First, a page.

3 Unseen Effects of Amphetamine Withdrawal That Shouldn’t Be Ignored
Feelings of euphoria, increased energy and laser-sharp concentration are the most sought after effects from amphetamine abuse. When amphetamine withdrawal occurs, users experience the exact opposite effects, such as fatigue, confusion and depression.
While symptoms of amphetamine withdrawal may be all but impossible to ignore, it’s the unseen effects that turn casual drug use into an out-of-control drug problem.
Understanding the role amphetamine withdrawal plays and the effects it has on drug using behavior can be a good first step towards taking back control of your life from this drug abuse.
For help with overcoming the effects of drug abuse in your life, call our toll-free helpline at 800-768-8728.
Amphetamine Withdrawal Episodes
Amphetamine drugs like Ritalin, Concerta and Adderall act as powerful stimulant agents, speeding up the body’s central nervous system activities in drastic ways. According to the Substance Abuse & Mental Health Services Administration, the abuse of these drugs gradually cripples the brain’s functional capacity to the point where it can no longer function normally in the absence of the drug.
Withdrawal episodes develop out of these effects. Rather than just come and go, amphetamine withdrawal plays a pivotal role in driving continued drug use.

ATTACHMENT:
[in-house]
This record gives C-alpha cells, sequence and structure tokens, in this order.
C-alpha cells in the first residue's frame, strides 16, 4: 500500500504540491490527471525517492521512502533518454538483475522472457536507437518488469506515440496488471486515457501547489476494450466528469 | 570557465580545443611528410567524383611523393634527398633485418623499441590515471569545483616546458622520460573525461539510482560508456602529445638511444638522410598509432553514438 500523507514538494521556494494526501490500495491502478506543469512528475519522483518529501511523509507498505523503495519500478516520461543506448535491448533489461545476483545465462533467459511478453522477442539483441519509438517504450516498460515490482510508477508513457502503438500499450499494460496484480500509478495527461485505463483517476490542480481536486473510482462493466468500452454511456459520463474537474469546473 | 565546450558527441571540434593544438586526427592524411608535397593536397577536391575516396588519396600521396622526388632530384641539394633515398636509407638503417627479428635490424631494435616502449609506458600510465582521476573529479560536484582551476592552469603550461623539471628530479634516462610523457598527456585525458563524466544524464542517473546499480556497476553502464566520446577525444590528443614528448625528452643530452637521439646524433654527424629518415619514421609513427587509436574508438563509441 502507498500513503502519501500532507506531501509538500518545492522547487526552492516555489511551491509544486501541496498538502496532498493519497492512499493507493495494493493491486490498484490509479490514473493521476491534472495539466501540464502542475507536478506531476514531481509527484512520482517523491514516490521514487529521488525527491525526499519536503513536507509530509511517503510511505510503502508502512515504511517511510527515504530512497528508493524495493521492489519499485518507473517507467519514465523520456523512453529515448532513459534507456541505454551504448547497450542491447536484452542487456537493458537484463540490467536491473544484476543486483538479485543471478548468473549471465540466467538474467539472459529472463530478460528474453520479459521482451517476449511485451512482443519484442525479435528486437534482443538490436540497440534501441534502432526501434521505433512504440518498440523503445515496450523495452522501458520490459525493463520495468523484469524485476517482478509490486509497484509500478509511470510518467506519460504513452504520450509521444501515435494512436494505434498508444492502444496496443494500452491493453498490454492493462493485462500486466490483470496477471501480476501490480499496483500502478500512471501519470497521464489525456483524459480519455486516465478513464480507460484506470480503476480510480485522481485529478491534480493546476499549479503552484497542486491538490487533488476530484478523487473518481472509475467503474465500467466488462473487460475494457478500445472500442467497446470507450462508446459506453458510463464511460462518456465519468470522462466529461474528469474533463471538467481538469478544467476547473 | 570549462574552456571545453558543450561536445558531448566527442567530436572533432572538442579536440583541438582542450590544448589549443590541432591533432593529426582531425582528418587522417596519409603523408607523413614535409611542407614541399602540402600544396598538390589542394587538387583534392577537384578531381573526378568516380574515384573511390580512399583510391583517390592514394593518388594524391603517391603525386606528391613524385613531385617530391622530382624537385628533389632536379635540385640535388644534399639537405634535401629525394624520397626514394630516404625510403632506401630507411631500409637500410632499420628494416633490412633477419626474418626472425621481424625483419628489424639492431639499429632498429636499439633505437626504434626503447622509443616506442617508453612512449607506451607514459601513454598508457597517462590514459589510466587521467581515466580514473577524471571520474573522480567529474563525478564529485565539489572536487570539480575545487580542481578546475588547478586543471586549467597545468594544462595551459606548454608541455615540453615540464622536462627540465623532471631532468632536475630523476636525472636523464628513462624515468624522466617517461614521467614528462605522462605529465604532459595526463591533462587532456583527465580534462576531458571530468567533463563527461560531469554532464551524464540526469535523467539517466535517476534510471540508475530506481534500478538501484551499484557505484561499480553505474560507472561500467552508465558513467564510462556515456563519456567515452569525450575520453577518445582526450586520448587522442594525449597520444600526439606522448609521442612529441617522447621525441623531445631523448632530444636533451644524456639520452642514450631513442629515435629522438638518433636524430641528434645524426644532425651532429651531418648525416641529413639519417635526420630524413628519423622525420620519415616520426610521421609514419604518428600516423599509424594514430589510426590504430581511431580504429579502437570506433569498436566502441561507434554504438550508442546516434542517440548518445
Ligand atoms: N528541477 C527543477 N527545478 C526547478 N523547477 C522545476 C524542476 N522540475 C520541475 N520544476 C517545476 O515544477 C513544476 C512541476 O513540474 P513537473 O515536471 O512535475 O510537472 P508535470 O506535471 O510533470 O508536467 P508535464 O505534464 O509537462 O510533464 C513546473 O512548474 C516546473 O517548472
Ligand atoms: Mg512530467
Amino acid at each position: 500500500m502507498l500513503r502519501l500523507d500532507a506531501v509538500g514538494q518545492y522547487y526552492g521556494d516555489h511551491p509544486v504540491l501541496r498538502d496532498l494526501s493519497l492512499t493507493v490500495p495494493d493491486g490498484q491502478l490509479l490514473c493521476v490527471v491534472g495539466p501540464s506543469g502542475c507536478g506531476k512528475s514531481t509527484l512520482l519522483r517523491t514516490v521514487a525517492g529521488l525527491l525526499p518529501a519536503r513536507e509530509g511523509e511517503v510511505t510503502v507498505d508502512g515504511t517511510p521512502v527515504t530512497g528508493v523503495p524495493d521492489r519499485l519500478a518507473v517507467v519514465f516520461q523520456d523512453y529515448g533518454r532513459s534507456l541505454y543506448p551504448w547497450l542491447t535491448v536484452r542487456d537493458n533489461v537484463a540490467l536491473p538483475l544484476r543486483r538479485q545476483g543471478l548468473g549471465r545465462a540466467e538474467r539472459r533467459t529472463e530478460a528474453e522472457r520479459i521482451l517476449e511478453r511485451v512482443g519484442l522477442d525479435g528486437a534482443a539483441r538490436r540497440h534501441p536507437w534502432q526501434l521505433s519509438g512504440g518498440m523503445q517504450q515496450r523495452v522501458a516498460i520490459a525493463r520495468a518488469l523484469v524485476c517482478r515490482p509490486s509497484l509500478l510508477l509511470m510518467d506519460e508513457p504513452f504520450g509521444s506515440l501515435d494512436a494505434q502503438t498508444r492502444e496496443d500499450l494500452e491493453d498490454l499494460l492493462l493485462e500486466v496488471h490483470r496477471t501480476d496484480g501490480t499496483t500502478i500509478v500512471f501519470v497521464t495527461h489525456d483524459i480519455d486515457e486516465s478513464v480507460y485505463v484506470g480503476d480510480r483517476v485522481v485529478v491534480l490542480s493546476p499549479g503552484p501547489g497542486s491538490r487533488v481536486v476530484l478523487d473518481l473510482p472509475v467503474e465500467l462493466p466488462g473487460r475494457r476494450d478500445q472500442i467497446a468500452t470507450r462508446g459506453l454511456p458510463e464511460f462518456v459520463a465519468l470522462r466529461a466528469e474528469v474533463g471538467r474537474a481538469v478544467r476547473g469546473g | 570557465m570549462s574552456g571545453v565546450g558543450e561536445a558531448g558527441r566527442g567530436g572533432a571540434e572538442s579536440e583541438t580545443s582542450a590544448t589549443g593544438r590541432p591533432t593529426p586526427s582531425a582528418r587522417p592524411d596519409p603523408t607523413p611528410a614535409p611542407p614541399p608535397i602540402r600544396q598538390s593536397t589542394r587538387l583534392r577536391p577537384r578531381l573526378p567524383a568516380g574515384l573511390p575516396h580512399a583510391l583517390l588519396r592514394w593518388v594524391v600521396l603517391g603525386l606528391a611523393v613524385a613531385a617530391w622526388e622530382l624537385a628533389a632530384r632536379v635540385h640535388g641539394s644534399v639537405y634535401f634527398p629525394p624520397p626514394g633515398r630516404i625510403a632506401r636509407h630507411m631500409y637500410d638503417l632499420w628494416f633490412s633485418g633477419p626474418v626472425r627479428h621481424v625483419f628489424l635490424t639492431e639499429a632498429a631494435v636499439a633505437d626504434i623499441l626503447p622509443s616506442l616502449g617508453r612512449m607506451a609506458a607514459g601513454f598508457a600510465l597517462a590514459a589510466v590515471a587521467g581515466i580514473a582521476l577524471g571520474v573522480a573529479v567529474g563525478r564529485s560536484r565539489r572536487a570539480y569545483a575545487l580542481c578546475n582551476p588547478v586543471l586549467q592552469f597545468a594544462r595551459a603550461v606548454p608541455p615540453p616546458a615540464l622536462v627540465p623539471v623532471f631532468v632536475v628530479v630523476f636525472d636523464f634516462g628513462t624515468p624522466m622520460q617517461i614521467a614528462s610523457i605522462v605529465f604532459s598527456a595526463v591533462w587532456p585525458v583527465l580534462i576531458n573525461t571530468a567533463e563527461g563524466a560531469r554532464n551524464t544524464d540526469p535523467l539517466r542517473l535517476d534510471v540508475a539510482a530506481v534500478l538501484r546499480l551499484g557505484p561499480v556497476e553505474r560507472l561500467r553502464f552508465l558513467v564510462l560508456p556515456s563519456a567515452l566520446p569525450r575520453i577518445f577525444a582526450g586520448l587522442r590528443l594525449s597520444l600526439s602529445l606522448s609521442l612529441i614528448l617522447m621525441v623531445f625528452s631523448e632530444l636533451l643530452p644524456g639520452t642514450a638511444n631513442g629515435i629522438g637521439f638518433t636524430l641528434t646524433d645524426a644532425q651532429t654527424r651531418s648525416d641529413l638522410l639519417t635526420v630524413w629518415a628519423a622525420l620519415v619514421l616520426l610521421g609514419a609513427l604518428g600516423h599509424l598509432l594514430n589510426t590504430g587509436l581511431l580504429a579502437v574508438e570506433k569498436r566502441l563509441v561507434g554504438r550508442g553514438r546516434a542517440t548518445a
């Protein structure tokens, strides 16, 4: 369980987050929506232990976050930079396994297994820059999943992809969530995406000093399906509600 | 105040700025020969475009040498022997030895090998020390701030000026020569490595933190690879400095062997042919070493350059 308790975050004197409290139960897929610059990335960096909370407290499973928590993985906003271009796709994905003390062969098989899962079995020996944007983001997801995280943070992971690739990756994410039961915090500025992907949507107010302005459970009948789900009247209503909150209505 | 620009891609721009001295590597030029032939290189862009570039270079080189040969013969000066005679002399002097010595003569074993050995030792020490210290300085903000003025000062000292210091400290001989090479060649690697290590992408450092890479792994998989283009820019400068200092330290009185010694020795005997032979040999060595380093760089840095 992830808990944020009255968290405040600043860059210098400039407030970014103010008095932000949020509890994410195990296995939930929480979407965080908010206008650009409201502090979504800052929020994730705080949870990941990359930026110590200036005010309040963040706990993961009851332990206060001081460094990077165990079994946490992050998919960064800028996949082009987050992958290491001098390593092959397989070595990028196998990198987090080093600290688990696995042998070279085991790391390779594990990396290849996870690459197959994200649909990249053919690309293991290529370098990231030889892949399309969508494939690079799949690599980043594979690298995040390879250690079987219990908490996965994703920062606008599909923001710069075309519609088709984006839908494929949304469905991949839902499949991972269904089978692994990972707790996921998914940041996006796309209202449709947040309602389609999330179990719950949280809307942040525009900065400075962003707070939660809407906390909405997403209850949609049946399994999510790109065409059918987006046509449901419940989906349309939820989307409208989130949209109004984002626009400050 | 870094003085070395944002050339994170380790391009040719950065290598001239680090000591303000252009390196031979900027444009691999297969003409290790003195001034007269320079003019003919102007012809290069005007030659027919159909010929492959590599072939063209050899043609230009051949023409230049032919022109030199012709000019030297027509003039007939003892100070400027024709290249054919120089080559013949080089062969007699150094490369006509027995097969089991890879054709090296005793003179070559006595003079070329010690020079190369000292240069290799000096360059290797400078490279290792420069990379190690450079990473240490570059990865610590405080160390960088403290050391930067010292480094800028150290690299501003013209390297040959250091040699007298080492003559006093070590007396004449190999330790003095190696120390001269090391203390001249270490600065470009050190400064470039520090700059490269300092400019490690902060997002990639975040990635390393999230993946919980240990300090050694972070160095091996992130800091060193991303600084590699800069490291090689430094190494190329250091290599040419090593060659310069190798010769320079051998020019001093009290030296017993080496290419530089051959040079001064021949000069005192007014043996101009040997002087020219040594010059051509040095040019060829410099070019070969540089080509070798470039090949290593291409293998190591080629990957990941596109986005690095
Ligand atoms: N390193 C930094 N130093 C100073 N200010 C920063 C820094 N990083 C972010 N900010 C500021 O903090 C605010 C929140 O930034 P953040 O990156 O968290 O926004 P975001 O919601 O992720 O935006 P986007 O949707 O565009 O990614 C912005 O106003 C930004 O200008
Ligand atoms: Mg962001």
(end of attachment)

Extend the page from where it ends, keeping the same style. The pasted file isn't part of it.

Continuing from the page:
3 Unseen Effects of Amphetamine Withdrawal
1. Emotional Instability
If you’ve experienced amphetamine withdrawal, you’re well aware of how emotionally distressing this condition can be. Feelings of depression, anxiety and helplessness can quickly become overwhelming during a withdrawal state.
These symptoms result from the overall state of brain chemical imbalance amphetamines cause. Unless you have the willpower to wait it out, the urge to self-medicate these symptoms by using more of the drug is all but impossible to resist.
2. A Growing Physical Dependence
As brain chemical imbalances worsen, casual amphetamine use turns into a growing physical dependence on the drug. According to the U. S. National Library of Medicine, physical dependence develops out of:
- Damage to brain cell structures
- Increasing brain tolerance levels
- Changes within the brain’s neurotransmitter pathways
Amphetamines work by forcing neurotransmitter-producing brain cells to work overtime, which creates chemical imbalances along the way. In the process, increasing structural damage to cells makes them less responsive to amphetamine’s presence.
In effect, amphetamine withdrawal becomes the first visible sign of physical dependence. With continued drug use, this physical dependence will continue to grow stronger.
3. A Growing Need for the Drug
With continued drug use, a physical dependence on amphetamines will soon give way to psychological dependence, or addiction. Much like the brain’s physical processes come to depend on the drug’s effects to function, a person’s mind starts to believe he or she needs the drug to meet daily responsibilities and pressures.
This “need” lies at the heart of addiction. Once a person reaches this stage of drug abuse, the discomfort that comes with amphetamine withdrawal episodes only works to reinforce the addiction problem.
Considering the role amphetamine withdrawal plays in causing addiction, a person remains all but helpless to prevent drug-using behaviors from getting worse over time. For these reasons, it’s important to take note of just how strong an influence amphetamine effects have in your daily life.